While scientists know how estrogen receptors fuel the growth of cancer cells, they know a lot less about what progesterone receptors do in those same cells. That lack of knowledge is what the latest research study was designed to correct. In the study, scientists took breast cancer cells that were ER positive/PR positive and exposed them to enough estrogen and progesterone to activate both the estrogen and progesterone receptors. They then used new, cutting-edge techniques to examine what the receptors did within the cancer cells. What they found amazed them. When activated by progesterone, the progesterone receptors attached themselves to the estrogen receptors. Once this happened, the estrogen receptors stopped turning on genes that promote the growth of the cancer cells. Instead, they turned on genes that promote the death of cancer cells (known as apoptosis) and the growth of healthy, normal cells!

Since these experiments were only performed on cancer cells in test tubes, the researchers took the next step and ran tests on breast cancer tumors in live mice. After embedding ER positive/PR positive breast tumors in a number of mice, they exposed some of the mice to estrogen only, others to both estrogen and progesterone, and others to no hormones at all. After 25 days, the team found that while the tumors in the mice that received only estrogen grew, the tumors in the mice that received both estrogen and progesterone decreased in size.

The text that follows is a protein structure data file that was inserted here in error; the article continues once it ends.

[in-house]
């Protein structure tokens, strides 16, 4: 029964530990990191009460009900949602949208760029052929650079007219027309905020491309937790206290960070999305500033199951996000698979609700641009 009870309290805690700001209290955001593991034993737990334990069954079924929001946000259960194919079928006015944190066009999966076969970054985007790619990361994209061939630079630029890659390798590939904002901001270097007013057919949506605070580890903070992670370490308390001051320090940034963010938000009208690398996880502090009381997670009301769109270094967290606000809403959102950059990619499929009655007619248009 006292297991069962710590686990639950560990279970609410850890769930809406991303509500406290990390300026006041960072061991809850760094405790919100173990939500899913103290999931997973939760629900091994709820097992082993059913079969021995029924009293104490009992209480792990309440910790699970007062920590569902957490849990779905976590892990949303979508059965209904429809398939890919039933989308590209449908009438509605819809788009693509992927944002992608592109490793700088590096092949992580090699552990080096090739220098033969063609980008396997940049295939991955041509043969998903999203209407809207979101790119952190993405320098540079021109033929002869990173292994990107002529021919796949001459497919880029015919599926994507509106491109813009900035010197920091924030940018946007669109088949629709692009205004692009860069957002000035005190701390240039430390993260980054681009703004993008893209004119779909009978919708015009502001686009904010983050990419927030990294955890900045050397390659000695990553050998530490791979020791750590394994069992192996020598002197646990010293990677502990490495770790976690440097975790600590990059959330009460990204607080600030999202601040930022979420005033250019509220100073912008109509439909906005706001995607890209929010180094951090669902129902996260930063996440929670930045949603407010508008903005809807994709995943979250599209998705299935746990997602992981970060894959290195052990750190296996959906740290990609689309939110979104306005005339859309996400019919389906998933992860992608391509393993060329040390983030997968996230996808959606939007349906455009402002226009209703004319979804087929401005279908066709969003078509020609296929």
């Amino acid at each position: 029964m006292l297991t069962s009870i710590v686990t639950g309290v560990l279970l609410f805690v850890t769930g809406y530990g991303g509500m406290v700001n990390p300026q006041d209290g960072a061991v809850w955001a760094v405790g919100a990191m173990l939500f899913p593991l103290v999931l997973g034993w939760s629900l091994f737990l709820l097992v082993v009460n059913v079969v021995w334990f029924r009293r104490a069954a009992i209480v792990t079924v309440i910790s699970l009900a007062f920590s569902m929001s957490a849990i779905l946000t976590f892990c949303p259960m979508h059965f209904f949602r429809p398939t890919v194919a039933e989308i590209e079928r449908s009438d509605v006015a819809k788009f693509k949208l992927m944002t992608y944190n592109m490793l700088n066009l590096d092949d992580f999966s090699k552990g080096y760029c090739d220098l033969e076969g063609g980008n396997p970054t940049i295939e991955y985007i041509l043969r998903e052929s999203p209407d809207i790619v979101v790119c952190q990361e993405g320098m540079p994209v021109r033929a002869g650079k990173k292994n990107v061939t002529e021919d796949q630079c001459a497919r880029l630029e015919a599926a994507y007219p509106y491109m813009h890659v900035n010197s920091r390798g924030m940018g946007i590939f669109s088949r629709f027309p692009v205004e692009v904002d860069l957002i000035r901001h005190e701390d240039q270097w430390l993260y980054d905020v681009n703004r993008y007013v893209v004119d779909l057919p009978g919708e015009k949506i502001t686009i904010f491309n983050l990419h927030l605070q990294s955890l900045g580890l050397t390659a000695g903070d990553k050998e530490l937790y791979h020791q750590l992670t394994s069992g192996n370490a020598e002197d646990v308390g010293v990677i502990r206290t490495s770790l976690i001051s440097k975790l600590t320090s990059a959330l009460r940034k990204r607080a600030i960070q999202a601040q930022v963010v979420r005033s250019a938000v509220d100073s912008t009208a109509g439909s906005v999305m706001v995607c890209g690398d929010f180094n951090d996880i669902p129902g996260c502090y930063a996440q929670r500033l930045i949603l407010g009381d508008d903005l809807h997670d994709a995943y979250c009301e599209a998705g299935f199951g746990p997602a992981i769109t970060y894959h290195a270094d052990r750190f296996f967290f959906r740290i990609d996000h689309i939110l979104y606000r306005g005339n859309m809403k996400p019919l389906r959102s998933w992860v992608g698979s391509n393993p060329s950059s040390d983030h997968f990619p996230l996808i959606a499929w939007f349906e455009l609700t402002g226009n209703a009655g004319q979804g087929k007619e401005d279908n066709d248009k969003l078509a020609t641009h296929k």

It should be noted that the research team gave the estrogen inhibitor Tamoxifen to some of the mice that had also been treated with natural progesterone. They then compared the tumors of these mice to the tumors of mice that received progesterone but not Tamoxifen. While tumor growth was reduced in both sets of mice, the tumors of the mice treated with both progesterone and Tamoxifen experienced the greatest growth reduction.

This led the research team to advise that doctors combine progesterone with estrogen inhibitors such as Tamoxifen in their patients’ treatment plans. While this advice deserves consideration and further research, Dr. Lee and Dr. Zava point out that Tamoxifen and other estrogen inhibitors have serious side effects that should play a role in any decision about their use.

Taken together, the experiments conducted by the research team led them to a powerful conclusion. When activated by progesterone, progesterone receptors bind to and “reprogram” estrogen receptors, transforming them from agents that turn on cancer-promoting genes to ones that turn on genes which slow down or even reverse the growth of cancer cells. The researchers also pointed out that their conclusions apply to natural, bioidentical progesterone. They rightly observed that many progestins – the synthetic, molecularly altered forms of progesterone found in pharmaceutical drugs – have been clearly shown to increase rather than decrease breast cancer risks.

These findings are incredibly good news for women diagnosed with estrogen receptor positive/progesterone receptor positive breast cancers. If such women have healthy progesterone levels or raise them to those levels through natural progesterone supplementation, they could dramatically improve their treatment outcomes. According to the American Cancer Society, around two out of three of all breast cancers are hormone receptor-positive. This means that the majority of women suffering from breast cancer may benefit from adding natural progesterone to their treatment plans.